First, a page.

On the positive side, the big screen is a real beauty. The email application worked pretty well, and the animations were well done. The size and shape of the phone itself was pretty good. I figured that over time, the outline of the Lumia would replace the outline of the iPhone that seems to have ingrained itself into all of my jeans. Syncing to a Mac was shockingly easy.
However, after the first few days, the shortcomings of the device and the Microsoft Phone operating system started to become too glaring to ignore. Here they are in no particular order:
- When you have headphones plugged in, but no music playing (or no call going), the normal system sounds play through the phone itself, rather than through the headphones. This means that if you are wearing headphones that insulate your ears pretty well, and the music stops or you just want some quiet time, the other system sounds (like email being received) will blast out through the phone speaker, and not through the headphones.
- There are no different volume settings for speaker versus headset. On the iPhone, when you are listening to music (or more likely in my case, a podcast) through the headphones, you can adjust the volume and it only affects the volume for when you are using the headphones. Once you unplug them, the volume through the phone speaker is where it was at when you last set it. Plug in the headphones, and the volume changes to the last setting for the headphones. On the Lumia 900, you had one volume setting. This means that if you turn up the volume on the phone, so you can hear the ringer, and then you plug in headphones, you might blow your eardrums out (not literally of course… the Lynyrd Skynyrd concert did that for me. What? WHAT? I can’t hear you!).
- Frequently, you cannot use the headphones to start the last thing you were listening to when you turn off the device. On the iPhone, it doesn’t matter how long you’ve been away from it, when you click the button on the headphones, the music (podcast!) resumes. This is huge for me as I try to listen to podcasts while walking the dog, and those walks are somewhat far apart. With the Lumia 900, I think it background kills the music app, so if its been more than five minutes since you last listened to it, you must get the phone out, find the app and relaunch it. As I recall, this was also a problem for giving the system voice commands (you had to wake it up before it would “listen” to the headphone buttons), but I’m not 100% on that one.
- The positioning of the phone is poor when you have to hold it to your ear. In the unlikely event that you use the Lumia as a phone (seriously, who uses their smartphones for calls these days?), you have to move the unit very far down on your ear in order to line up the speaker hole with your ear hole. On the iPhone it just seems much more natural.
- BlueTooth streaming is inconsistent. About half the time, I could get the Lumia to stream audio over Bluetooth. The other half the time, it was a frustrating dance of trying to figure out what incantation I needed to mutter in order to make it work. And very quickly it resulted in leaving the phone in the drink holder and just turning on satellite radio. This is not okay as I like to listen to podcasts during my drives. And given that most of my drives are short, spending 10 minutes dinking around with Bluetooth streaming is just too much.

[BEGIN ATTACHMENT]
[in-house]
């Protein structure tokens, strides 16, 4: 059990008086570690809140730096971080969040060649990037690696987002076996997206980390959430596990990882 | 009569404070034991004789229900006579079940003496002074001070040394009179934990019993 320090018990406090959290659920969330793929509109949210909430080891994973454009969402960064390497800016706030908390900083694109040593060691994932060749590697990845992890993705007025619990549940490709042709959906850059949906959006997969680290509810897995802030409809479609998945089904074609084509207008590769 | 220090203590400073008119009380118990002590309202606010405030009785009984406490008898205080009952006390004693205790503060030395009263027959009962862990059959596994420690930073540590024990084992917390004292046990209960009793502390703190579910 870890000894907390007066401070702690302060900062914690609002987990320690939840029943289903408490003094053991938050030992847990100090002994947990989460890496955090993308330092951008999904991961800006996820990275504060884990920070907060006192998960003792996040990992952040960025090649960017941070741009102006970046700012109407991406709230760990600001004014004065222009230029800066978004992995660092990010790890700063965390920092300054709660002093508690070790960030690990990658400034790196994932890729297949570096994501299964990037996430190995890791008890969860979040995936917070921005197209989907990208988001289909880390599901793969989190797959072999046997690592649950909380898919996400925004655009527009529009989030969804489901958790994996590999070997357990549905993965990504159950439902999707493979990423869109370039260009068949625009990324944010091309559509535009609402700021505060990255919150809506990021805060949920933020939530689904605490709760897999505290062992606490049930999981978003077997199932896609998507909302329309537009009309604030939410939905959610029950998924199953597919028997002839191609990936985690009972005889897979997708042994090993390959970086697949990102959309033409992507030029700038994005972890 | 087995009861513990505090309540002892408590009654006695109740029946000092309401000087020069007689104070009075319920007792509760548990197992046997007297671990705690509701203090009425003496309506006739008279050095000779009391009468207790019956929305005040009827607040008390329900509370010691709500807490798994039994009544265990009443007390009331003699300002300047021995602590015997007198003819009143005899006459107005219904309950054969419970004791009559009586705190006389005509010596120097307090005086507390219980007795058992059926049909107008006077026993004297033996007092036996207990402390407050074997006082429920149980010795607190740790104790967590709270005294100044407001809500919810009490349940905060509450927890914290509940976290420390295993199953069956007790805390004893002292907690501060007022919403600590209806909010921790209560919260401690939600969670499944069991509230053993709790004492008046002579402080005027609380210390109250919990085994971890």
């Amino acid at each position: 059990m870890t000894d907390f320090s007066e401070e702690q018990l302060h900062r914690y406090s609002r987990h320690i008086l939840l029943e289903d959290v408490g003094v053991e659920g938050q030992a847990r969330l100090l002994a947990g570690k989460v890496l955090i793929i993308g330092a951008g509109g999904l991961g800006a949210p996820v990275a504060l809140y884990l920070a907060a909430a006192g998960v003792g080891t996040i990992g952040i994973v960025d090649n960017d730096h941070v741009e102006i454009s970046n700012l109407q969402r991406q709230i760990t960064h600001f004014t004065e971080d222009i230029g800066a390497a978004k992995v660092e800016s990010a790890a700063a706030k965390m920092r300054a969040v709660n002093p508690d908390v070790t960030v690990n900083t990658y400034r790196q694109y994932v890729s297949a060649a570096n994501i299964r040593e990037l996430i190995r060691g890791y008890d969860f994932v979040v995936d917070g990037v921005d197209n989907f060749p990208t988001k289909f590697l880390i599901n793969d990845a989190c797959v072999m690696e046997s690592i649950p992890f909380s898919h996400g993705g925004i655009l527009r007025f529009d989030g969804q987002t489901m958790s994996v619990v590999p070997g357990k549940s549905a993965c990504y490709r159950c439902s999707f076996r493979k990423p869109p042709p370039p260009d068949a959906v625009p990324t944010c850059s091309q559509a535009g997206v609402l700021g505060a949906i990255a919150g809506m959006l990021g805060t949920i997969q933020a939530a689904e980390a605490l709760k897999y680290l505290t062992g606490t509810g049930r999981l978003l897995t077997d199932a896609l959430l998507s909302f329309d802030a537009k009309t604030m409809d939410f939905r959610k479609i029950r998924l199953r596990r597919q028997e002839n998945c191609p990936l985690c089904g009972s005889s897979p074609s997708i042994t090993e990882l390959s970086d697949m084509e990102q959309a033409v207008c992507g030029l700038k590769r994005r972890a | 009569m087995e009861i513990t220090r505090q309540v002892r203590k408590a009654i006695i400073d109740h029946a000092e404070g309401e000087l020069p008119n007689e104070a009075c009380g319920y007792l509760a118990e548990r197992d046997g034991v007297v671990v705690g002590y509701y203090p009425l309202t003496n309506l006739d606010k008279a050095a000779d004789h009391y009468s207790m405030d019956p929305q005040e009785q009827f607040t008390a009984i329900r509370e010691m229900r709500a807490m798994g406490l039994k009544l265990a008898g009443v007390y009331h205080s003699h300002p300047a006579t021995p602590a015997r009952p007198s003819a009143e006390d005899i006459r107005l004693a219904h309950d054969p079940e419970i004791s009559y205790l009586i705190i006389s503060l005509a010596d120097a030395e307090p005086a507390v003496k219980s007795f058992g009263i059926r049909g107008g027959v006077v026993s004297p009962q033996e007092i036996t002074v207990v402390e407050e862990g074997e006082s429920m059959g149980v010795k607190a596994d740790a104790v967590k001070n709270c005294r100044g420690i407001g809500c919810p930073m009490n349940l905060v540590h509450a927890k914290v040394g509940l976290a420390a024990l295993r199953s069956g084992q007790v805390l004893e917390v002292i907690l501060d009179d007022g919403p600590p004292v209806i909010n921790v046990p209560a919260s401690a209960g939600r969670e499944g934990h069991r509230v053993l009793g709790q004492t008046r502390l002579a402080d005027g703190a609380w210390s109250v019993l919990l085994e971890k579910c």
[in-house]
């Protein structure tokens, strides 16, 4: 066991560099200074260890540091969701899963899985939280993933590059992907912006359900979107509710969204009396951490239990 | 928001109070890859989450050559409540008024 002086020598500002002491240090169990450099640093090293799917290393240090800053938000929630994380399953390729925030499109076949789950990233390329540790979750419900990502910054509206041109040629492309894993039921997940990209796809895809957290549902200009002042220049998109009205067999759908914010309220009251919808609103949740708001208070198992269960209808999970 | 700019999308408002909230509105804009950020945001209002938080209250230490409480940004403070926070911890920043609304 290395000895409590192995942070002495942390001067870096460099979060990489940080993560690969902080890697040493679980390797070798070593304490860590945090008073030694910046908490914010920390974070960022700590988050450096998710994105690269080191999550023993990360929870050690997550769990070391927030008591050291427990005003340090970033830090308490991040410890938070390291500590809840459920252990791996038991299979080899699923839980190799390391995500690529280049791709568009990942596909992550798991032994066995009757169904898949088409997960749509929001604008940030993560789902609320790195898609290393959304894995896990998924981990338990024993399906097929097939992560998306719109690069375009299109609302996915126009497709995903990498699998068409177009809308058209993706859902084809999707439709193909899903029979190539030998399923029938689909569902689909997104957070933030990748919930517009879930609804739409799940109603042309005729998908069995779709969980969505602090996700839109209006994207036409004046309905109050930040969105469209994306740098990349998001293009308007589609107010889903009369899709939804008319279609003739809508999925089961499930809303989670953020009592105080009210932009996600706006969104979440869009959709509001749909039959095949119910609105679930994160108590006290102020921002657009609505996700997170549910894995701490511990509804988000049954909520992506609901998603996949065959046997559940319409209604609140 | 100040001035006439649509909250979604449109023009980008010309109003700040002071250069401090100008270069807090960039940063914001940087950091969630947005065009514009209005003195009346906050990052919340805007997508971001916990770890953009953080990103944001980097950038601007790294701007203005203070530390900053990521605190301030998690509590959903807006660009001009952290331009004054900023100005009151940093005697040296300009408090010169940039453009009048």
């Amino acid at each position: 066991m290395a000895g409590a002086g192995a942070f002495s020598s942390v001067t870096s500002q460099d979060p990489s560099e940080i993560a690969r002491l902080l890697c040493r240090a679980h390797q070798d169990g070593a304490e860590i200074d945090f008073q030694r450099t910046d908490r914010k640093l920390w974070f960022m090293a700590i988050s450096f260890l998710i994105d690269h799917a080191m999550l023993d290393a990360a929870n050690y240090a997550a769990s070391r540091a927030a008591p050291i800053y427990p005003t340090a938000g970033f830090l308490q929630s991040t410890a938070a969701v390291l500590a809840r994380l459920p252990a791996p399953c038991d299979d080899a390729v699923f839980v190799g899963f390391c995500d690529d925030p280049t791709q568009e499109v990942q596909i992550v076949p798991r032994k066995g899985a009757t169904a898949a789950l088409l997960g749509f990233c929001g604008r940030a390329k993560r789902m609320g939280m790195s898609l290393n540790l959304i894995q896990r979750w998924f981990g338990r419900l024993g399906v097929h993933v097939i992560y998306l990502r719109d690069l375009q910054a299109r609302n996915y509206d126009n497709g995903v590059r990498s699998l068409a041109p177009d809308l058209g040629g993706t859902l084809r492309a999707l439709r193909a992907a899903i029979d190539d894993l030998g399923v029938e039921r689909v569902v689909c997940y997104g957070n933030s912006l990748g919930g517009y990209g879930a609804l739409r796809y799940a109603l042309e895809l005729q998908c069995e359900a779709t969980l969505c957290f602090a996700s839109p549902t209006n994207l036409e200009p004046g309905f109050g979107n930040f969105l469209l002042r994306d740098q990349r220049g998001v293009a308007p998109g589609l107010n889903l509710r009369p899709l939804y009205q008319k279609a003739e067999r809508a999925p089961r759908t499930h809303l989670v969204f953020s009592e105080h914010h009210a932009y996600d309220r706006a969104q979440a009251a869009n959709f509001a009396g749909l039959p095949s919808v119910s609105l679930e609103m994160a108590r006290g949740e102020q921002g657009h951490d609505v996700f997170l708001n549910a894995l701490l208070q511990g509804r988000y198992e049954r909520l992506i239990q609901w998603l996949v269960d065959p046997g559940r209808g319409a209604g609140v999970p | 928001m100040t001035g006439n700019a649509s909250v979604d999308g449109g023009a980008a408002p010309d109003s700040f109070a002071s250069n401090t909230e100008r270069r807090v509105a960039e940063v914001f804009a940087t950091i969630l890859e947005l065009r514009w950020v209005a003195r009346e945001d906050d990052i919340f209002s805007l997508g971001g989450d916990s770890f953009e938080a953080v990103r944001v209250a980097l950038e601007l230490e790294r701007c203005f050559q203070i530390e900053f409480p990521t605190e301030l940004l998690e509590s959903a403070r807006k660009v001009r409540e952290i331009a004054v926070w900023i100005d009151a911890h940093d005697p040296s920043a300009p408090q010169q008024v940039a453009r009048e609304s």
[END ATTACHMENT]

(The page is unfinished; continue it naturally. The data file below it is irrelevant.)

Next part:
- My car doesn’t understand the Lumia 900 (related to the above). Okay, this isn’t the Lumia’s fault, but it does speak to the huge lead that Apple has. My car understands iPhone just fine. I plug it into the USB port in the center console and a second or two later, blammo, my podcast picks up where I last left it off, or I can easily change what I’m listening too with the car’s display. With the Lumia, it didn’t recognize it at all. Again, I know this isn’t the Lumia’s fault, but *everything* understands the iPhone. This is huge in a world where sometimes just getting something to work can be a battle, and people are sick of having these technological fights. I hate to say it, but mosttimes, Apple stuff does just work (the memory in my previous blog posting was not Apple supplied).
- No mute switch – many phones are guilty of this, and I’m baffled by it. Having a physical switch to toggle between muted or not is a huge feature.
- The camera wasn’t nearly as good as the iPhone 4S’
There were a few more things I could write about, but to be honest, they don’t matter. What brought me back to the arms of the iPhone was the fact that Apple got all of the little details right. These are the things that eliminate friction in our lives and the way we use our gadgets. I think this is why Apple has been so successful over the past 10 years. Their products don’t do everything that their competitors products do, but they usually do it much more smoothly and more consistently.
So, I went back to the iPhone fold, and have been listening to my podcasts quite happily (as well as making the occasional phone call). The bad news is that I ended up getting a 16 gig unit that we had lying around, since I didn’t want to redo a contract. And I didn’t want to redo a contract, because the iPhone 5 is right around the corner. It will be very interesting to see what they come up with this time around.
Thanks for reading!